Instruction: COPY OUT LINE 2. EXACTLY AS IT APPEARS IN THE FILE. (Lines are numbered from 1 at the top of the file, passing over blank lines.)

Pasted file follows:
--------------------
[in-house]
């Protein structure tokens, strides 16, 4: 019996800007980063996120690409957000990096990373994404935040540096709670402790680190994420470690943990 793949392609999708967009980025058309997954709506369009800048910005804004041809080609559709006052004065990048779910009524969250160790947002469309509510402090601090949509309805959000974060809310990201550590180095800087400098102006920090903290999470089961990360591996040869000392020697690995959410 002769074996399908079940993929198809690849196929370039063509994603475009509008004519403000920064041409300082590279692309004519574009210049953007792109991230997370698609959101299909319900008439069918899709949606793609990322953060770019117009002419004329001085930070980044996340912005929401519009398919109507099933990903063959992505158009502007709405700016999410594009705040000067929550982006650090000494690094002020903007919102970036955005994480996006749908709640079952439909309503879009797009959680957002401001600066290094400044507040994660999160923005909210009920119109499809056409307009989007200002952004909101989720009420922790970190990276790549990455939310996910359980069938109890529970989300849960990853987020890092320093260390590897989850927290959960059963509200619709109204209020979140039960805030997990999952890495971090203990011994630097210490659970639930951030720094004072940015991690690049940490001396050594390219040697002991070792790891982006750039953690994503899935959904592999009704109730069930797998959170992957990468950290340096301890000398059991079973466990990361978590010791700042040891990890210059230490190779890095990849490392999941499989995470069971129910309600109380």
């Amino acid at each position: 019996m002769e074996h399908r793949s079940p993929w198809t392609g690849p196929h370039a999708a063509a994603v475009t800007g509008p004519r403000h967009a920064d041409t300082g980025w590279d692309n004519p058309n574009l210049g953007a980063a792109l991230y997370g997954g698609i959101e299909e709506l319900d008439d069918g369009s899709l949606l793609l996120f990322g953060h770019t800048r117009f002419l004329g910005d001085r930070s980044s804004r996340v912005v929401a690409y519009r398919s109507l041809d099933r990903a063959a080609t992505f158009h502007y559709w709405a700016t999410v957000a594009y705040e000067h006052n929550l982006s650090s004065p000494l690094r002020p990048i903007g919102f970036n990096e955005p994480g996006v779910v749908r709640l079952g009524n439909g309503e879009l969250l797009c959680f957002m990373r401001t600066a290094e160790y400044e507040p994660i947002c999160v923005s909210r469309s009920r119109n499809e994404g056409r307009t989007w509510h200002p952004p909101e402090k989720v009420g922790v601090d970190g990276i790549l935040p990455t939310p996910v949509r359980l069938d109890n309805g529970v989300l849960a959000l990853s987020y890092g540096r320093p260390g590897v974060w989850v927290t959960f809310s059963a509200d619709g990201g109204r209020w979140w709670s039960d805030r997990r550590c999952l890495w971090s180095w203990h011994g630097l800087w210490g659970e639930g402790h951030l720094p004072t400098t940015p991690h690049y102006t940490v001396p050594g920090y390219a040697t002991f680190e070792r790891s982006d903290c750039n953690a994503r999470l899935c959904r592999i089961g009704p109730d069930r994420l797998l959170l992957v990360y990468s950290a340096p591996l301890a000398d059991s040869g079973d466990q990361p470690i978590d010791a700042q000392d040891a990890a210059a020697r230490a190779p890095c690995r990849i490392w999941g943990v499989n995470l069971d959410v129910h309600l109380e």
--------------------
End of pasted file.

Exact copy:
């Protein structure tokens, strides 16, 4: 019996800007980063996120690409957000990096990373994404935040540096709670402790680190994420470690943990 793949392609999708967009980025058309997954709506369009800048910005804004041809080609559709006052004065990048779910009524969250160790947002469309509510402090601090949509309805959000974060809310990201550590180095800087400098102006920090903290999470089961990360591996040869000392020697690995959410 002769074996399908079940993929198809690849196929370039063509994603475009509008004519403000920064041409300082590279692309004519574009210049953007792109991230997370698609959101299909319900008439069918899709949606793609990322953060770019117009002419004329001085930070980044996340912005929401519009398919109507099933990903063959992505158009502007709405700016999410594009705040000067929550982006650090000494690094002020903007919102970036955005994480996006749908709640079952439909309503879009797009959680957002401001600066290094400044507040994660999160923005909210009920119109499809056409307009989007200002952004909101989720009420922790970190990276790549990455939310996910359980069938109890529970989300849960990853987020890092320093260390590897989850927290959960059963509200619709109204209020979140039960805030997990999952890495971090203990011994630097210490659970639930951030720094004072940015991690690049940490001396050594390219040697002991070792790891982006750039953690994503899935959904592999009704109730069930797998959170992957990468950290340096301890000398059991079973466990990361978590010791700042040891990890210059230490190779890095990849490392999941499989995470069971129910309600109380």